Managing stakeholders include interfacing with both supporters and detractors; learning about their respective expectations is important to define the required levels of involvement.

“Getting feedback and interacting with both supporters and potential detractors is an essential part of the learning process of any change journey, acting on feedback and different, sometimes conflicting, perspectives.” (virtual+digital, 2020)

Documenting stakeholder expectations include defining critical success factors and acceptance statement in business terms:

  • Deriving measures of effectiveness
  • Defining business benefit statements
  • Understanding data quality and traceability success factors
  • Validating commitment levels
  • Etc.

Expectations are typically captured in the form of goals and objectives, risks and issues, dependencies or constraints, requirements, etc. Based on the project context, it will be essential to incorporate the above considerations into regular status reports, link to the delivery process and framework, and enforce project governance.

What are your thoughts?


Reference:

Virtual+Digital Blog (2020): Stakeholder Engagement to Foster Effective Business Change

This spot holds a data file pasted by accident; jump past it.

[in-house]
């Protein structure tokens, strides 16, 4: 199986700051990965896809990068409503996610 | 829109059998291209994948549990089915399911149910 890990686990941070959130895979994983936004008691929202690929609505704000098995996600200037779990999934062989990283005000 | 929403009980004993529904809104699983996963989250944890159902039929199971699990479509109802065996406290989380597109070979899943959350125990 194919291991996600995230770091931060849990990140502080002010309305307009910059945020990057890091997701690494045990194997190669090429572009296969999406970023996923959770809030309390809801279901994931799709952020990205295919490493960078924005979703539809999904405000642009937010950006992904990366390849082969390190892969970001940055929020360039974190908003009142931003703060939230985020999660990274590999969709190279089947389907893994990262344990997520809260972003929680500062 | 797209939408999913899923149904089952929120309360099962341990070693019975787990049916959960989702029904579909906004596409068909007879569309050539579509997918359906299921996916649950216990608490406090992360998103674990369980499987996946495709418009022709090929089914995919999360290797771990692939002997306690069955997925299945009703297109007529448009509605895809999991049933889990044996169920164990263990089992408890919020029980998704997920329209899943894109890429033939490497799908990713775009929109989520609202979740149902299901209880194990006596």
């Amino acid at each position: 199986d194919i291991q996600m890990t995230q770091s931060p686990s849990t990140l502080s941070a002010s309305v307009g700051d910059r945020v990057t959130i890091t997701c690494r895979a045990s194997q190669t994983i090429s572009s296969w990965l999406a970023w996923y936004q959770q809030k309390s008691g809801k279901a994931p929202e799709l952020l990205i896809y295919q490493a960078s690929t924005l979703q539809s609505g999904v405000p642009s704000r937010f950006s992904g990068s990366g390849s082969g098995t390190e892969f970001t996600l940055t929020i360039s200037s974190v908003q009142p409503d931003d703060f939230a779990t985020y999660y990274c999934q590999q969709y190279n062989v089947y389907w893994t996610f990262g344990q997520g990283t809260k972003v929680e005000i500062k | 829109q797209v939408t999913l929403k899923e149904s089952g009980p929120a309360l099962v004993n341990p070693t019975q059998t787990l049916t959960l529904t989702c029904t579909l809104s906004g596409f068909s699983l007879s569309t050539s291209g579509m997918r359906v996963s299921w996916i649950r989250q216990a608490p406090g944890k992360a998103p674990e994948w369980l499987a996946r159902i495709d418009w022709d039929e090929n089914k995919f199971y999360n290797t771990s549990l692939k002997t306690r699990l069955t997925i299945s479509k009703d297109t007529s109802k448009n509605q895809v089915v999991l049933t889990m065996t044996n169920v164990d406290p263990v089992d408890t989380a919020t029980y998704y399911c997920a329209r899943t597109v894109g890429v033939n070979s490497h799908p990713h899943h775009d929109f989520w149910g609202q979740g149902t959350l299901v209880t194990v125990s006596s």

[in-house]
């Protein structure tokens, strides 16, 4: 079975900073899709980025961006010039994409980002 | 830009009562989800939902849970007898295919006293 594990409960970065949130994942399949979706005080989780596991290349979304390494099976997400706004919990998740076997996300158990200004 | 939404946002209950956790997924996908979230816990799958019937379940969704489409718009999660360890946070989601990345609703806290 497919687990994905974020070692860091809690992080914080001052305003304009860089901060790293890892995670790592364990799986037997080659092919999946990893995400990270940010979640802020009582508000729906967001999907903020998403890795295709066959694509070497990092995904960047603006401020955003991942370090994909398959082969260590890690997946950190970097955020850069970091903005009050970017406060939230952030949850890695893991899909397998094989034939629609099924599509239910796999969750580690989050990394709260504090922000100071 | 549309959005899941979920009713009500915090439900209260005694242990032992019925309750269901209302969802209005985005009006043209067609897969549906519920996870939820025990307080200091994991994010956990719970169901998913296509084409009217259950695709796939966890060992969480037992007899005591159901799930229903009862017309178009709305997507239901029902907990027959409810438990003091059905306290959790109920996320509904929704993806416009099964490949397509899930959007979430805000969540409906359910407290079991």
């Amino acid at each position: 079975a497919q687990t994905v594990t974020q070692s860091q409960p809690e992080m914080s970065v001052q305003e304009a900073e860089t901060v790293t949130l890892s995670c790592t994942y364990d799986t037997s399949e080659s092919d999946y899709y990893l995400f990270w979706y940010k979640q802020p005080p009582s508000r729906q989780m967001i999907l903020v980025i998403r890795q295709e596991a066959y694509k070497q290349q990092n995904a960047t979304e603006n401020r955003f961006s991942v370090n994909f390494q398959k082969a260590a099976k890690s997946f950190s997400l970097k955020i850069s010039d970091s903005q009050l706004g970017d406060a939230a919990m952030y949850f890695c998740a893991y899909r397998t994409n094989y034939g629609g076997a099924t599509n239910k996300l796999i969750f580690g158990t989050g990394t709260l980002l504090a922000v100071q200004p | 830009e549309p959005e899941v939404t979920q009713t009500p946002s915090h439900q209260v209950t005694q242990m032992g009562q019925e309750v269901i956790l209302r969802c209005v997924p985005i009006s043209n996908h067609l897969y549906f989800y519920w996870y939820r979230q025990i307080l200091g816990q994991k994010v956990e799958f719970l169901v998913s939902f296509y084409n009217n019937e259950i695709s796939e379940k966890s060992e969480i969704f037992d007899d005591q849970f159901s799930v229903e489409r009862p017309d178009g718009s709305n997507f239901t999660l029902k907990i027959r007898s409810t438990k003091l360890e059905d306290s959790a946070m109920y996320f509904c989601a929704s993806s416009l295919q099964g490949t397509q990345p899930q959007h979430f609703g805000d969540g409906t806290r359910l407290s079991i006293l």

This is an original publication by:

Momentum PLM and written by Lionel Grealou


Share this:

A profile picture for Lionel Grealou

Lionel Grealou

18th November

Insight Featured

Latest Jobs

Architect, Windchill PLM

West Chester, PA, USA Competitive Permanent

Posted on behalf of

Johnson & Johnson

About the job Job DescriptionJohnson & Johnson Technology (JJT), the Enterprise Technology group supporting all business functions under Johnson & Johnson is currently recruiting for an Architect,...

PLM Analyst

Manhattan Beach, CA, USA Competitive Permanent

Posted on behalf of

Fisker

About the job Description: Company Overview Fisker Inc. is a design led pioneering mobility technology company researching, developing and producing next generation electrically power...

Application Consultant - Data Management Solutions

Quakertown, PA, USA Competitive Permanent

Posted on behalf of

Synergis Engineering Design Solutions

About the job Synergis Technologies, the region’s leader in data management, engineering, architectural, civil and manufacturing design solutions is searching for an engineering professional who is...

Looking for people to join your team?

Advertise your role with Momentum PLM. Get Started 

Looking to become a contributor?

Submit an article to Momentum PLM.  Get Involved 

Our Contributors

See the minds behind Momentum PLM.  Learn More 

Meet the Vendors

Read up on the latest vendor updates  Learn More 

Get the latest PLM updates in your inbox

Subscribe to our newsletter

Email Address

*

This site is protected by reCAPTCHA and the Google Privacy Policy and Terms of Service apply.

By submitting your email address and any other personal information on the website, you consent to it being collected, held, used and disclosed in accordance with our Privacy Policy.

*